Mom started attending class last month, on Zoom, at age eighty-five. She knew nothing about tai chi, and not much about technology, but after three months on lock-down alone in a condo, she knew that she needed to “get moving”. She has been a great addition to our Tuesday morning group, and when we chat on the phone about politics, family, and now tai chi, she has many perceptive questions. We gave her the TCA DVD for Mother’s Day to supplement my instruction, and she likes to “spend half an hour with Dr. Lam” most days. During the crisis, she has also enjoyed sixty-two operas, made custom masks for my large family, and attends four online church services a week.
My Mom Eleanor is not an exception; she and her peers are called the “Greatest Generation” for a reason. Eleanor was born the oldest of four children into a troubled family and straightened circumstances during the Great Depression. She lost a half-brother in combat during World War II and spent most of her years toiling to provide a better life for her beloved husband and four children, her church and her community. She graduated from college Summa Cum Laude at age fifty-three, and in her sixties, learned to play piano and studied sign-language and Russian. Eleanor is a remarkable person, like many of her generation.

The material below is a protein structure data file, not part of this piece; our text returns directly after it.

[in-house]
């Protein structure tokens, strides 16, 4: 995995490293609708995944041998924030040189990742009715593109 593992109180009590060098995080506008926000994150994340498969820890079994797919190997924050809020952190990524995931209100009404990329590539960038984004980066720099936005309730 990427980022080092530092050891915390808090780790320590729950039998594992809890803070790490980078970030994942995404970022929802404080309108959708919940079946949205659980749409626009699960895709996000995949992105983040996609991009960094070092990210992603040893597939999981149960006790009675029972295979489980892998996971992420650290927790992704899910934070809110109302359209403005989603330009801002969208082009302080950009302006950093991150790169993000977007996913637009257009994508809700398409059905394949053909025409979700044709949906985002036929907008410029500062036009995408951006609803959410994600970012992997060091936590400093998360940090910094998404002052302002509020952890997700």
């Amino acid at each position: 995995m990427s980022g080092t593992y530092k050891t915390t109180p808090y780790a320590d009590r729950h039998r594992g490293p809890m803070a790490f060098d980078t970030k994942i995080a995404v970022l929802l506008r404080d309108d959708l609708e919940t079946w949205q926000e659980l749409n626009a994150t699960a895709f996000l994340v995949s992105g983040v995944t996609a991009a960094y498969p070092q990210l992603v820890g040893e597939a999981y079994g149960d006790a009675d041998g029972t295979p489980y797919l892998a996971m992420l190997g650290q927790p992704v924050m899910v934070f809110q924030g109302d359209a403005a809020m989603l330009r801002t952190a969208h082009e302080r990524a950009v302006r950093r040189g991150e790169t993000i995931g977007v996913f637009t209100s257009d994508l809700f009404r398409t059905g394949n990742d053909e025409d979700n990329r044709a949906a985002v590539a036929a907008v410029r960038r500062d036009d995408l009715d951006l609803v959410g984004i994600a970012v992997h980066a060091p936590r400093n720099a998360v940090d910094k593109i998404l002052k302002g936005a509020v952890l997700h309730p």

My Mom’s response to the current crisis is one story of resilience and resolve. The Spring 2020 newsletter features six USTCC members rising to the unprecedented challenges of these difficult times. Despite the suffering, our members are innovating in their teaching and practice to bring the healing power of tai chi to their communities. Enjoy reading their stories and the silver linings that they have found!
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